“Right to the practice,” said Egor Kolpakov, a second-year Business Administration AAU student, and opened his own coffee-house, recently recognized as the best coffee shop in Prague. The twenty-year-old’s project Barry Higgel’s Coffeehouse is a small café located in Holešovice (Tusarova 25), a perfect place for true coffee lovers.
This cozy café lures both locals and expats with the extraordinary smells of freshly brewed coffee – eight types of the drink are regularly served at the Coffeehouse. And by saying “types” we are not talking about espresso, cappuccino, and latte, but the coffee breeds and varieties. Kolpakov personally prefers SL24 and Gesha. The visitors can also please themselves with cookies and other baked goods that are made right on the spot by the cafe’s talented cooks.
Last month, the Coffeehouse started serving healthy brunches all week long, and the items from the brunch-menu taste just as good as they look. Whatever you choose – granola with seasonal fruit, pancakes with ricotta and jam, or bread with avocado, tomatoes and cottage cheese – you won’t be disappointed. Carb-lovers, too, will find something to their taste: toasts topped with goat cheese and marmalade, turkey, ham, and cheddar, and the exceptionally toasted banana-bread with peanut butter and fruits.
At the Festival Kavárny Naživo, Barry Higgel’s Coffeehouse wasn’t just named the best coffee-shop, but also won the Best Personnel nomination. The always-smiling baristas, who speak both Czech and English, deserve the prize. They are always willing to help you choose from the variety of types and ways of making coffee.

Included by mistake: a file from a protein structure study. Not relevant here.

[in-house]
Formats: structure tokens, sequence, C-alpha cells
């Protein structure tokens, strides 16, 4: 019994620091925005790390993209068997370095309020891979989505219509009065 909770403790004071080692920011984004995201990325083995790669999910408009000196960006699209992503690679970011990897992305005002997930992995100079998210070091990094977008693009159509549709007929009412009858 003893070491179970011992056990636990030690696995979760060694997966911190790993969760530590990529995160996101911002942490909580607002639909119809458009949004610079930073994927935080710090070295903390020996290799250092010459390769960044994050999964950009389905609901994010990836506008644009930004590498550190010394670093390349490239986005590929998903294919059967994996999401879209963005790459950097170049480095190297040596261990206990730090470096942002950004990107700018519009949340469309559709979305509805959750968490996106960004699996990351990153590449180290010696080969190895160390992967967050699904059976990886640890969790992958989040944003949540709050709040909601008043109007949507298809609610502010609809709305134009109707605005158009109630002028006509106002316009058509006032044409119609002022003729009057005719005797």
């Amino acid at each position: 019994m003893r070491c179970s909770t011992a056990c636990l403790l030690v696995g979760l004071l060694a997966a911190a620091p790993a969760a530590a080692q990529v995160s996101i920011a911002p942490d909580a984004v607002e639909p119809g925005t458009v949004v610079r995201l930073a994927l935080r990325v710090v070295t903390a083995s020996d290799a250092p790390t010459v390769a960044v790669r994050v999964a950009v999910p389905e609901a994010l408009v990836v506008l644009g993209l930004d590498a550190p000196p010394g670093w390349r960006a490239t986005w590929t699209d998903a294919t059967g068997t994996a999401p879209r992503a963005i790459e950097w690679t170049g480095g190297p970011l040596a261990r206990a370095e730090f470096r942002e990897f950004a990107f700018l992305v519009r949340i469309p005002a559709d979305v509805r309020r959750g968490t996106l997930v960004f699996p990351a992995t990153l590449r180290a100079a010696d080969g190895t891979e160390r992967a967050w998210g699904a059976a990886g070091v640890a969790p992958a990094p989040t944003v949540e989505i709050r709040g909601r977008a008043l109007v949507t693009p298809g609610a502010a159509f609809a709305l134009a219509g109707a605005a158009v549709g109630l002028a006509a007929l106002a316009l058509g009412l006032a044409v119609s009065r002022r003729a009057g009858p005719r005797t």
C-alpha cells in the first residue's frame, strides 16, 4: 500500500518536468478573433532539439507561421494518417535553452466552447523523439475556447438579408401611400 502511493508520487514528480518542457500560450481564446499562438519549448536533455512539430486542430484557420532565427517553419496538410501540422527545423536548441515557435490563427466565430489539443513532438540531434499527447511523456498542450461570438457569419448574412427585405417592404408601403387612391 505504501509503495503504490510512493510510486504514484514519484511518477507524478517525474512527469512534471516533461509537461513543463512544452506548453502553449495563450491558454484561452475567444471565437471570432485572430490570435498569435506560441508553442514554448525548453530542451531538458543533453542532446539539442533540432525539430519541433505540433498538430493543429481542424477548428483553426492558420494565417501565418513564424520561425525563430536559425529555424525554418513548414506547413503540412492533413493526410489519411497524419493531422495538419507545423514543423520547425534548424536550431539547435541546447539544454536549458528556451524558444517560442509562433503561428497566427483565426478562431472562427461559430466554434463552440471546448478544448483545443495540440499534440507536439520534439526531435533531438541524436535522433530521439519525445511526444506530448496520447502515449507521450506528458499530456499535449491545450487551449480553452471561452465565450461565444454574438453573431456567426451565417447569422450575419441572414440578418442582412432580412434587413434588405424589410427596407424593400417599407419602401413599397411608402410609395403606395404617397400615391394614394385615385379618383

I was honored to try Kenyan coffee with a slight tomato-ish smell that was made using an unusual V60 brewing method. It is prepared by slowly pouring boiled water over ground coffee beans. Then, coffee goes through a filter and comes out as an exceptionally extracted drink.
The cafe’s interior was designed by Kolpakov’s girlfriend. The place is not big but has a simple stylish glow. There is a long bar-stand with high chairs, and some round tables. While working on the laptop or reading a book from the bookshelf near the entrance (the collection is pretty good), you see dozens of people coming in and out: students and adults, parents with kids, and elders. You can always spot the regulars, who don’t need to make an order anymore, they simply greet the barista with a smile and receive their favorite type of coffee within two minutes. All of the visitors are different, they speak different languages and like different types of coffee, but they have one thing in common – no matter in what mood they come in, they all leave with a wide smile on their faces.
Photo courtesy of Anastasia Mezenina